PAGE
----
The State of Wisconsin is contemplating opening a Sandhill Crane season. Cranes are said to be tasty – they have been dubbed the “ribeye of the sky” and “quite the prize for the savvy hunter”. Since I have been within 5 feet of them, I don’t think it takes a lot of savvy.

Sandhill Cranes outside a hospital in Madison WI

I live near the International Crane Foundation, where they have been working for years to bring the Whooping Crane back from the brink of extinction. The work has included humans in crane costumes raising chicks to avoid imprinting on humans, and acting like cranes to teach them crane behaviors. Ultralight aircraft have led new flocks to teach them their ancestral migratory route.

Image from US Fish and Wildlife Service

The Whooping Crane population has dipped as low as 16 birds and was up to 826 in February, 2020, according to the US Fish and Wildlife Service. While Sandhill Cranes are not currently endangered, will hunting them endanger the rare Whooper?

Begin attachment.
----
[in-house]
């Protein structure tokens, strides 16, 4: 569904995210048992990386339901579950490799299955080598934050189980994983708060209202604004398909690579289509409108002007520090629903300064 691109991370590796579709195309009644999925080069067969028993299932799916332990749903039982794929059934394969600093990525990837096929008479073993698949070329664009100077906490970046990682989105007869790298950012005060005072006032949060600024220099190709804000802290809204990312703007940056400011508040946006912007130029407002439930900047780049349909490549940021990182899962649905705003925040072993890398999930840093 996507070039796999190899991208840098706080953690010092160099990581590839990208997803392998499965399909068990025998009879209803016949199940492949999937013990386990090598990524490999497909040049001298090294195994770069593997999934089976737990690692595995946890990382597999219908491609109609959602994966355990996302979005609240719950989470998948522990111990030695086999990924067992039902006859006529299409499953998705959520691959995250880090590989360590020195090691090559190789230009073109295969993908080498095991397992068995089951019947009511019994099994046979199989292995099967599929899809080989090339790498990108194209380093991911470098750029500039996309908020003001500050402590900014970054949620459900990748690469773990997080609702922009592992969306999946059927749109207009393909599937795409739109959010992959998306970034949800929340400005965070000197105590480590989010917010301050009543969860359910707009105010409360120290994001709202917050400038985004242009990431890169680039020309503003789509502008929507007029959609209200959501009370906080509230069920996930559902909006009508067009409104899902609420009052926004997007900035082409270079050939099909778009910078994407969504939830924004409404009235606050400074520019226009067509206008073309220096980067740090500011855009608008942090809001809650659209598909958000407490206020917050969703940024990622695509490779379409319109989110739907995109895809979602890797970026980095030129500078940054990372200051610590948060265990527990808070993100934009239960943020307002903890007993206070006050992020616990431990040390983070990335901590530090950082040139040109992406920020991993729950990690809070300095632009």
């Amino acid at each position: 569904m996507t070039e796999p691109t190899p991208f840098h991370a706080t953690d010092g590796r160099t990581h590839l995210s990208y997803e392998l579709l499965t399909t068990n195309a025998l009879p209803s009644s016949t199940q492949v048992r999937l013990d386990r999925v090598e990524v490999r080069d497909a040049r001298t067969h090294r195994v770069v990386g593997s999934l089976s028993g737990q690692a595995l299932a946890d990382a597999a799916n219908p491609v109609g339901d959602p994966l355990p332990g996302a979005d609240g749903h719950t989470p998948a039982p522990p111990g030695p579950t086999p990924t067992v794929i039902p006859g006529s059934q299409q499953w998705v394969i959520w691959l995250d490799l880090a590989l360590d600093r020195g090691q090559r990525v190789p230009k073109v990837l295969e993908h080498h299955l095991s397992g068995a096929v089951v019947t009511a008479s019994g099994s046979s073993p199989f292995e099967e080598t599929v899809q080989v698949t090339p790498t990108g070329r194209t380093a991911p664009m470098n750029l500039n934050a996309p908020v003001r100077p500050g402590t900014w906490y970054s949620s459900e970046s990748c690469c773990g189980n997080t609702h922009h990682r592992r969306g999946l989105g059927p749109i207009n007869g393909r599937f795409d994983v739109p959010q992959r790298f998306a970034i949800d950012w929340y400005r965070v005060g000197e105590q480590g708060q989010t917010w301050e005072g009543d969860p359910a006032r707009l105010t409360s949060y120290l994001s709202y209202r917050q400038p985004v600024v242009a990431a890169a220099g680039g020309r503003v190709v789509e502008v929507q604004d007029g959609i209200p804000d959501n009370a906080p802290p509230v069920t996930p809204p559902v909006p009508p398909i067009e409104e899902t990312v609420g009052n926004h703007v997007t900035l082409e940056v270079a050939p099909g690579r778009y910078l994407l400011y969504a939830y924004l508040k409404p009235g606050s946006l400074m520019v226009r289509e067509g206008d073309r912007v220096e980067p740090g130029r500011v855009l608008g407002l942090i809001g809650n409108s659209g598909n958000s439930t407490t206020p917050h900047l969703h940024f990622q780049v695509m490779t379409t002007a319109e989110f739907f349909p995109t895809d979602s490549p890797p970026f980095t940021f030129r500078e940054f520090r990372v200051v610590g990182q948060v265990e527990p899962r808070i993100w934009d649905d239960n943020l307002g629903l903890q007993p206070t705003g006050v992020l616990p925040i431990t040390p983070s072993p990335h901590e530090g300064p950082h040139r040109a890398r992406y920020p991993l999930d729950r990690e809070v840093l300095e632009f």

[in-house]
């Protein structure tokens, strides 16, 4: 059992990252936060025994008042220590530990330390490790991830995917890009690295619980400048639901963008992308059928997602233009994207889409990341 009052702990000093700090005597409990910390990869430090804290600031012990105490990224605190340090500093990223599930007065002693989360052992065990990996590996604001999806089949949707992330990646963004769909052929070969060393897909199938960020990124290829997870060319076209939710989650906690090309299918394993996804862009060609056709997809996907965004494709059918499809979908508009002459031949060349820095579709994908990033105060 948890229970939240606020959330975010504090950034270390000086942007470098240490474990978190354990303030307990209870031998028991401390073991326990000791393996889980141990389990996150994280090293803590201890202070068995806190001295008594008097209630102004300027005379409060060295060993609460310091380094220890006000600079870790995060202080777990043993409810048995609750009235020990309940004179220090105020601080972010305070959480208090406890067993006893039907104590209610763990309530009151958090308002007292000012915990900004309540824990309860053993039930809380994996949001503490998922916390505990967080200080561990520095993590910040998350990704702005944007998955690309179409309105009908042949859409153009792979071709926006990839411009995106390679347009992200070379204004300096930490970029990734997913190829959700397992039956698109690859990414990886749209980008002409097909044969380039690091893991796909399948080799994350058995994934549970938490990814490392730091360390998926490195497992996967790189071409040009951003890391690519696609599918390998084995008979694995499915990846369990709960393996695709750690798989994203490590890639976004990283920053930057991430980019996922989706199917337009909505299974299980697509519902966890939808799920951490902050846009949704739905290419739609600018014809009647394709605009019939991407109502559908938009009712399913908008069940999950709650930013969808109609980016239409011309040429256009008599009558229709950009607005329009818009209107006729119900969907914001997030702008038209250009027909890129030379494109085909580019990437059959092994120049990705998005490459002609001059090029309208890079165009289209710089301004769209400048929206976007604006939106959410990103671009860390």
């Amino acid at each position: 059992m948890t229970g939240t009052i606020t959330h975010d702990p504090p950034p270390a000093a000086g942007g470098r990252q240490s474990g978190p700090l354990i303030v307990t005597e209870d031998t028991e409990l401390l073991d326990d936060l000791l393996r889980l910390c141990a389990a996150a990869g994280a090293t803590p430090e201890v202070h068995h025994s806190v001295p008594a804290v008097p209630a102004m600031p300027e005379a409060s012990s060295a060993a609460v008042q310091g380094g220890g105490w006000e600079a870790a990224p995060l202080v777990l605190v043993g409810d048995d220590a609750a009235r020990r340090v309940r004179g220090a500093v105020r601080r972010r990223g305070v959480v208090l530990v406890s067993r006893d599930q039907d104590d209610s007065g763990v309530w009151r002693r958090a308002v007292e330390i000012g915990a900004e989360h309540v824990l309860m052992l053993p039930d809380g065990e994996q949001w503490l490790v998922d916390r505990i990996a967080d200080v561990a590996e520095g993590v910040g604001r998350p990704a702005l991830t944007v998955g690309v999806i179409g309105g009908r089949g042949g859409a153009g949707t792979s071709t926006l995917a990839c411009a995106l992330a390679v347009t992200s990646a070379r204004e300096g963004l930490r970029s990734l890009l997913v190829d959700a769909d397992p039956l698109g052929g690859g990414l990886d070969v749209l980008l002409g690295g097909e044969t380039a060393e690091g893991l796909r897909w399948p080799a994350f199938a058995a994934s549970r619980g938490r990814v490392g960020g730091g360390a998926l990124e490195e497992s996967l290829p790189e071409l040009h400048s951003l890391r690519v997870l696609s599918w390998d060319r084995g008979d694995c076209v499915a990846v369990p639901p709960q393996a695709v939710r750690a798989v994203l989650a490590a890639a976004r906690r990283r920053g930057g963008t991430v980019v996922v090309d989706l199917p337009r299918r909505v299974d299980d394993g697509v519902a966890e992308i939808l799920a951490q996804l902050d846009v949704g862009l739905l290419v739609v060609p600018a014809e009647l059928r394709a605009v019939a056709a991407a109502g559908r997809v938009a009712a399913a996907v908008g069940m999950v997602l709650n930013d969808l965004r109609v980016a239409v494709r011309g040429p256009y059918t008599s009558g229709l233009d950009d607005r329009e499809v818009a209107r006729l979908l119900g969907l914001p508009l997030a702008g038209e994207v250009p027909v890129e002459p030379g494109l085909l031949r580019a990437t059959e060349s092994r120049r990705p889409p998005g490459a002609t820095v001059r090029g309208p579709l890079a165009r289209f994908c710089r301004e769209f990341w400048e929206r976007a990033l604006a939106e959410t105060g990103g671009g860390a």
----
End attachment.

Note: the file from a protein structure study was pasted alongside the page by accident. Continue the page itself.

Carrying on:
Whooping Crane image from International Crane Foundation

In the news today, hunters in Oklahoma killed four Whooping Cranes. Speculation is that they misidentified them as Sandhill Cranes, for which Oklahoma has a season. We don’t really know how many have been shot. We just know that these four were shot, abandoned, and found by Game Wardens. At least a dozen have been killed in Louisiana, according to the Times-Picayune. The International Crane Foundation identified 15 shootings from 2010-2014.

Are poachers shooting Whooping Cranes deliberately? Are they shooting them by mistake, thinking they are Sandhills while hunting legitimately? Do they think they are poaching Sandhills and getting Whoopers accidentally? If legal hunting of Sandhills further endangers the nearly-extinct Whooping Crane, is it worth it? I just want to see and hear Sandhills on bike rides in the country. I hope to live long enough to see a Whooping Crane in the wild. If you really want a ribeye, I’ll buy it for you.